Ornamental trees are used in landscaping to add color and interest. They are referred to as “ornamental trees” because of their decorative purpose. Many trees are called ornamental in reference to their blooms. There are also trees like the Tibetan Cherry, one of the flowering cherry trees that are adapted because of the beauty of their bark.
The sturdy Tibetan Cherry (Prunus serrula), also called the paperbark cherry and birch bark cherry, is a deciduous tree with bark that has a glossy, mahogany appearance. The bark peels in translucent reddish-brown and amber colored sheets, revealing a new mahogany layer. In direct sun, the tree's skin has a polished polished copper and bronze appearance.
Beneath the peal is a new layer of smooth mahogany bark. The crown of the tree is wide and somewhat round.
The Tibetan cherry is one of the small to medium-sized flowering trees with narrow, willow-type leaves that have an oval-like shape and are approximately 3-4 inches in length. The leaves are a deep medium to dark green. In autumn they turn a rich yellow and then fall away. In winter, the tree's bark is stunning.
The tree blooms in late April with small white flowers. The blooms, which are often hidden in the foliage, attract bees.
The tree's cherries are non-edible and about a half inch long. They turn bright white when ripe.
Tibetan cherry trees grow best in full sun and fertilizer, moist loamy soil. They do well in gardens and parks, as well as urban areas due to their pollution tolerance. When grown in ideal conditions, the tree can reach heights of 25 feet or more.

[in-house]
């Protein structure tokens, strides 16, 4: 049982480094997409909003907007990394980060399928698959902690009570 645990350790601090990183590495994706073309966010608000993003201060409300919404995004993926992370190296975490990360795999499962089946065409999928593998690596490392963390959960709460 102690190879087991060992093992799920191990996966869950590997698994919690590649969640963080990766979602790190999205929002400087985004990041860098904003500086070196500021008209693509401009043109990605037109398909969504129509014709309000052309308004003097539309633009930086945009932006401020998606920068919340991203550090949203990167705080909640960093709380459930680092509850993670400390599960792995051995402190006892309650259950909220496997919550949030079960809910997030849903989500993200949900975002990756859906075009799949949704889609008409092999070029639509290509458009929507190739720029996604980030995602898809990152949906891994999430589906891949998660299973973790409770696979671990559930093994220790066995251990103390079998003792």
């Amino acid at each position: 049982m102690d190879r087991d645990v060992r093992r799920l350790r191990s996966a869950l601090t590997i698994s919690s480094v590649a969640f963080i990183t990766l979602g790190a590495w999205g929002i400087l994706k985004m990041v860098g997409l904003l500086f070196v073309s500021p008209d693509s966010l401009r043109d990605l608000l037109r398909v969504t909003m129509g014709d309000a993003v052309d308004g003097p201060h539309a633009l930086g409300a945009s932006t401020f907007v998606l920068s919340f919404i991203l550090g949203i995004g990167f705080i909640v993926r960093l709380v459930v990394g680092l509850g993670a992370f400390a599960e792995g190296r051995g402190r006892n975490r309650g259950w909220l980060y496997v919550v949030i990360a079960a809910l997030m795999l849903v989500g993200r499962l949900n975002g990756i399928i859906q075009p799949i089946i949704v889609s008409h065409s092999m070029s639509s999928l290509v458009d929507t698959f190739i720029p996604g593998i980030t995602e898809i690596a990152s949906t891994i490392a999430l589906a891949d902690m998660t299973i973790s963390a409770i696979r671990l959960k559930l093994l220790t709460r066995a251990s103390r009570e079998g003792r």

It is a fast growing privacy tree and the faster the tree grows, the more frequently it will shed its bark. Peeling the bark yourself can reduce the number of shedding periods. You can brighten up the bark with water and a sponge.
Because the tree's leaves are not very thick, many different types of shade-tolerant foliage can be planed around it.
Tibetan cherry trees require very little pruning away from the occasional removal of damaged or dead branches. The best time to prune the tree is after it has bloomed.
The tree is a native to the Szechwan province in Western China. It was introduced in Europe by well-known British plant collector Ernest Henry “Chinese” Wilson in 1908. Wilson has been credited with introducing nearly 2,000 Asian plant species to the Western world.
When selecting big trees for your landscape, choosing the right mix is important. Some trees may have a practical purpose such as providing shade or acting as privacy trees, while others will enhance the landscape's appearance. In either case, the trees must also be suitable for the environment. This means factors such as space, weather and soil conditions will also need to be taken into consideration.
A big trees expert or tree nursery's arborist can help you find the best trees for your landscape – foliage that can easily grow and thrive in your location. You will also get important tips and advice on how to maintain your trees, transplanting trees, and how to keep them healthy for years to come.